Arlo’s preferred metal is silver as it has many different guises depending on how it is treated: oxidized, polished, etc. He loves gems with natural inclusions (‘flaws’ or markings) such as dendritic quartz, opal, and labradorite. Arlo makes all of his jewellery himself; no assistants, no apprentices. Stones come from all over the world: India, Australia, various countries in Africa and Latin America. He loves interesting combinations, such as purple amethyst and red ruby set in silver to make a beautiful ring. He loves the natural quality of the gems to inspire him: the luster of the tiger and falcon eye gems remind him of a scarab and so he creates a jeweled scarab out of it. He makes a magnifying glass out of a transparent quartz slice.
One of Arlo’s favourite pieces at the moment is a butterfly made of large scaramaza freshwater pearls, silver in the same organic form as the pearls, ruby eyes, black diamonds, and one drop of pink tourmaline.
Arlo’s favourite metal technique is the ‘drip technique’ started in northern Europe in the 18th Century. The texture of the metal is like that of dripped wax, of a dripping candle. Arlo generously gives me an exquisite rose gold ring embodying this technique. It’s a beautiful piece and when I put it on, it just seems to belong on my finger; it feels great and catches the attention of many eyes as it sparkles in the warm Florence sun. This is proof positive that young Arlo grew up and certainly learned his magic.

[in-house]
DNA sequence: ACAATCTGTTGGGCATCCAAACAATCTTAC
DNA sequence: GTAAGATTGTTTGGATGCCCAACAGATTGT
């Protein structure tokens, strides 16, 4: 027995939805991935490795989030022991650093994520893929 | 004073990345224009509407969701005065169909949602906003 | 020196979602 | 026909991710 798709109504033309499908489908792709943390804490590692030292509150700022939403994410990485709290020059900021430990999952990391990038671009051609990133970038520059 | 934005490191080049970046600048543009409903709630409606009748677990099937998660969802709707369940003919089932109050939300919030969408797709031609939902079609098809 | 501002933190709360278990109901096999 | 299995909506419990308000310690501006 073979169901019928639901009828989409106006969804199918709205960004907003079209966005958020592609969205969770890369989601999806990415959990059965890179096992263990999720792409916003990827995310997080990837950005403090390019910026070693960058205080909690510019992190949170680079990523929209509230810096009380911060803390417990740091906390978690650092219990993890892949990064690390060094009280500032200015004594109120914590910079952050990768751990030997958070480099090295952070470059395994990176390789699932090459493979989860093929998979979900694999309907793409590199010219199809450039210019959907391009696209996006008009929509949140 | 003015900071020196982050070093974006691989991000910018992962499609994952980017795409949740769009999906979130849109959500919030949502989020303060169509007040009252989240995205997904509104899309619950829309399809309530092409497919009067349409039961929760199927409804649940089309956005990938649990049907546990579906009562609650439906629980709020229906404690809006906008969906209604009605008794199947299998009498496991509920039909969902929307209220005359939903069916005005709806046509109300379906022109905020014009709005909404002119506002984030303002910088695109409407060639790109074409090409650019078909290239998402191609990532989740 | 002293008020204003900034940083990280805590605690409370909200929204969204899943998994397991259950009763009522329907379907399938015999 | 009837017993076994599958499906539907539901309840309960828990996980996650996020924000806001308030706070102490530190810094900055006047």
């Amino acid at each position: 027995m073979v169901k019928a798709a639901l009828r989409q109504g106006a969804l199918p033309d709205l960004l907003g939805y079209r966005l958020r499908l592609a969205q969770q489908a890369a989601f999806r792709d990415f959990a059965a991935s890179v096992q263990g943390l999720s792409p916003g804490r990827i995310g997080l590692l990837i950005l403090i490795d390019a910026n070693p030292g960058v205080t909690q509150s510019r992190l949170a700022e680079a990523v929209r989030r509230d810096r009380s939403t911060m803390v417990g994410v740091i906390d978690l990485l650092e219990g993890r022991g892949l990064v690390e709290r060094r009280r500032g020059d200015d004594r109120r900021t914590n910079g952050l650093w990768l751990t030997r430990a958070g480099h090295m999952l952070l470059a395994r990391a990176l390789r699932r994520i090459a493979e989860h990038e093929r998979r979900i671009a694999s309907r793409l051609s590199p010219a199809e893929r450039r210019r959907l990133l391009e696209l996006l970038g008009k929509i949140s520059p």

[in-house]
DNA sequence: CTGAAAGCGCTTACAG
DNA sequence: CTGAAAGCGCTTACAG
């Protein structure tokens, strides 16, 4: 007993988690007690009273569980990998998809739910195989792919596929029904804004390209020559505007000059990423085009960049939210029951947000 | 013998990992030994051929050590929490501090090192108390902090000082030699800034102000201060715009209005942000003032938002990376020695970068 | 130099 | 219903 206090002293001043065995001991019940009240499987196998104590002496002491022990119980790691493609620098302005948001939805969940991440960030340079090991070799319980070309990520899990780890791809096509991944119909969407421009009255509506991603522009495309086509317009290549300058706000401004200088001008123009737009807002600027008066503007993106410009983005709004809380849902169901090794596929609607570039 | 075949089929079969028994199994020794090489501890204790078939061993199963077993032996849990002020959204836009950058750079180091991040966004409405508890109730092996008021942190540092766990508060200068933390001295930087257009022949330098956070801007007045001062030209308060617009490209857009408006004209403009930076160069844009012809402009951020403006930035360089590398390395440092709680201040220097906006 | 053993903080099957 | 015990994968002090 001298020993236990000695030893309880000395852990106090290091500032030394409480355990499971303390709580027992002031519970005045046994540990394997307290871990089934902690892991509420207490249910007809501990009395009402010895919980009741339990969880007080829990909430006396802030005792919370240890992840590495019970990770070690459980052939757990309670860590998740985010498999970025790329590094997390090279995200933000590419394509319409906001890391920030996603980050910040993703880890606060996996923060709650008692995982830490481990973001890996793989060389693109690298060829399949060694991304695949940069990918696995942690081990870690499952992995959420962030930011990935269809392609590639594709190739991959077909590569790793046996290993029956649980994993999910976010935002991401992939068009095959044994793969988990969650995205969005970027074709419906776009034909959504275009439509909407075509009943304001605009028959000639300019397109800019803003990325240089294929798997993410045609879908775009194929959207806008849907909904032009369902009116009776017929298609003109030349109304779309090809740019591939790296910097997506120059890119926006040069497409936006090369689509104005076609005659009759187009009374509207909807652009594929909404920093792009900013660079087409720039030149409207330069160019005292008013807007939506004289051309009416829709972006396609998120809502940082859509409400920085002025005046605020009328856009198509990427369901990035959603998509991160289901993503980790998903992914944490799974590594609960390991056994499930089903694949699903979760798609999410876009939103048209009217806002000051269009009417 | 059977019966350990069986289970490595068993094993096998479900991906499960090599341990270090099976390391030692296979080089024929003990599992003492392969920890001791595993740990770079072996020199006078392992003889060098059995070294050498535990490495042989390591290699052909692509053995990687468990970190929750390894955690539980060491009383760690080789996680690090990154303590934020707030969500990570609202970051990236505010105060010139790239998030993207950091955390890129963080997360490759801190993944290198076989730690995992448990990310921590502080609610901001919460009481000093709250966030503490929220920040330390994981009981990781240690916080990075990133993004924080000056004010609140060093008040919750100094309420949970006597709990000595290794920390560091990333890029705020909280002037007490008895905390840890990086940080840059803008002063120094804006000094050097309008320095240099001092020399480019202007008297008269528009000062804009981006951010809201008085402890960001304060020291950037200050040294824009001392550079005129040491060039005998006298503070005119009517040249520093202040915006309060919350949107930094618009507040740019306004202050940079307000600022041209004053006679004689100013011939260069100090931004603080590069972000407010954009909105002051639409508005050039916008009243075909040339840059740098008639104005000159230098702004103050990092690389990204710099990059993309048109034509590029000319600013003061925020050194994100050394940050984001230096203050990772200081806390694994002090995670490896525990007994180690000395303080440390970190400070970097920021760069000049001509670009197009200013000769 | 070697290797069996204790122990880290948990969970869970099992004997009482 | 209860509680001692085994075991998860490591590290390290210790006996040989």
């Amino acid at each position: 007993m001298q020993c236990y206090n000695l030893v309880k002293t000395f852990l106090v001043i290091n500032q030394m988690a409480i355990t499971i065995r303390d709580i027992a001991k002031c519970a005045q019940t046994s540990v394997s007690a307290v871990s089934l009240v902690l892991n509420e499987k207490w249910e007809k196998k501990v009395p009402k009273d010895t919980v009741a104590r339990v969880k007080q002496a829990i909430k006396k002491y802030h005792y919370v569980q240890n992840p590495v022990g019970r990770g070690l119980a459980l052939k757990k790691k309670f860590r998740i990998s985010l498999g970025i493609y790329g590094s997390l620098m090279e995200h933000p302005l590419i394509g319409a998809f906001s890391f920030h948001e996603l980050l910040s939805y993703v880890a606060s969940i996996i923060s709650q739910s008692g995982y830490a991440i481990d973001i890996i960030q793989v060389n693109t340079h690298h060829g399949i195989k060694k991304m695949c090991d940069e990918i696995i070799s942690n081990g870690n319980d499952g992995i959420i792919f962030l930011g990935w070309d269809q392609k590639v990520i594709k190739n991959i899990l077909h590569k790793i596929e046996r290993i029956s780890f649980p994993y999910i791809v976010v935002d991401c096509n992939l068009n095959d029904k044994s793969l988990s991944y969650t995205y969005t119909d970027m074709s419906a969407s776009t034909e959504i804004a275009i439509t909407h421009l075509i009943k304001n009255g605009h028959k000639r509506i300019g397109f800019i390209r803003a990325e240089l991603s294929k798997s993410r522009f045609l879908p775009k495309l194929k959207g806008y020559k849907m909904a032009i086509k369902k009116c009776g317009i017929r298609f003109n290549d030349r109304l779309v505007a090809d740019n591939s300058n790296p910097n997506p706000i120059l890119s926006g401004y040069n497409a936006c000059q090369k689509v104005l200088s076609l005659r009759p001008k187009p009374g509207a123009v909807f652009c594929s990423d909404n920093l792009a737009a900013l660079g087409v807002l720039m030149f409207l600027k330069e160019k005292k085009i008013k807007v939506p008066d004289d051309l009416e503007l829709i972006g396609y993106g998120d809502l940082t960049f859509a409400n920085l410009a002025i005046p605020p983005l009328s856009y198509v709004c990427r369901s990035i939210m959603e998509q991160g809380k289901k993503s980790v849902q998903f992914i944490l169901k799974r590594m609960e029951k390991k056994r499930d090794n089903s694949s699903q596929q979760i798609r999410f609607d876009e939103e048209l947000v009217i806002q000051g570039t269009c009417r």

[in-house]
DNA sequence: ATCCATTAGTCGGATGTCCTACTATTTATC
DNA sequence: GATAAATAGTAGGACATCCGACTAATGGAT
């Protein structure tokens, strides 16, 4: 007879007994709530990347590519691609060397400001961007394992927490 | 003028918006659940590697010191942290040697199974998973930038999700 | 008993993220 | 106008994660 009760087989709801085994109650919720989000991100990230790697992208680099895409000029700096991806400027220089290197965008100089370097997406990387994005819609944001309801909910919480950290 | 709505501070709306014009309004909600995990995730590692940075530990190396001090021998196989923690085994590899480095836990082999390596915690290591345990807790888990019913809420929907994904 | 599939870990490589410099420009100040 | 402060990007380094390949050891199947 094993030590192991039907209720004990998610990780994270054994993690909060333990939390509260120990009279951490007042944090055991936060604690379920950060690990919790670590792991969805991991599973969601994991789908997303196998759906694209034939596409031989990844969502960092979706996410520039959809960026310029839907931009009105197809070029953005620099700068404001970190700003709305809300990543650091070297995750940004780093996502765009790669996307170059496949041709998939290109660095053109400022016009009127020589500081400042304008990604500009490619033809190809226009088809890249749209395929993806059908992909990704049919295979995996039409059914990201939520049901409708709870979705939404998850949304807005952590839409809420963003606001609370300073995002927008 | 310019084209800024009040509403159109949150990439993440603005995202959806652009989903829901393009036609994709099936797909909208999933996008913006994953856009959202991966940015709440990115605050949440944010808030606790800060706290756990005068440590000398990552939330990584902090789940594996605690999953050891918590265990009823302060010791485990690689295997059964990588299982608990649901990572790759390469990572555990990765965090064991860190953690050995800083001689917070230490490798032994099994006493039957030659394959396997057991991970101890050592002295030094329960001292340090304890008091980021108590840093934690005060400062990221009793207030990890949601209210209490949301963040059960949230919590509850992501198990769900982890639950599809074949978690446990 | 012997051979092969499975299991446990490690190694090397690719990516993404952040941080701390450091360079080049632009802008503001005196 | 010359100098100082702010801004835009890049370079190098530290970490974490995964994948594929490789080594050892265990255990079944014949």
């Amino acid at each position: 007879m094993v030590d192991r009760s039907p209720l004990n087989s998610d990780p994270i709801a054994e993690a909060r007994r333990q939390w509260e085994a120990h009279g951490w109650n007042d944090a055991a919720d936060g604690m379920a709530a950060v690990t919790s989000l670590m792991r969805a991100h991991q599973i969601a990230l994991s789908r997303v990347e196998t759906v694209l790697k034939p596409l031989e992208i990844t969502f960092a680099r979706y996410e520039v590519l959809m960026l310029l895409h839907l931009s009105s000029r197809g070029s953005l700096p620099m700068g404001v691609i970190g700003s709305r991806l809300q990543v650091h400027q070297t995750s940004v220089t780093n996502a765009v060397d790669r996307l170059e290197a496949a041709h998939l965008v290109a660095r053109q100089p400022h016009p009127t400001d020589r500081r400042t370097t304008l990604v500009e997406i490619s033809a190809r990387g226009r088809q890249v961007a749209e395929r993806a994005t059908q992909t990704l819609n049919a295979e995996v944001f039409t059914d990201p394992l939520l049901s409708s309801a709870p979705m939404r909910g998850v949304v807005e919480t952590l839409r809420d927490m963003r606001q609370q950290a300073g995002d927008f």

Via dei Bardi 20 R Florence, Italy
MARIO BEMER, Shoes:
Brothers Mario and Stefano Bemer began business in 1983 in Greve, Chianti, first with fixing shoes, and with Mario on the financial side. Thereafter they moved to Florence and opened their bottega and began to make shoes. In 1999, Mario started to design and extend his creative arm. In the heat of summer 2012, Stefano unexpectedly passed away and Mario started business under his own name with partners Nicola Saccheti and Luca Nardini in
The Mario Bemer philosophy is based on a great care and thought for his customer, with an artisinal concern for each and every one. In keeping to this philosophy, they adhere to making a very limited edition number of shoes per year, at this moment about 2000 pairs per year, versus a large brand commercial shoe factory making 100,000 pairs per month.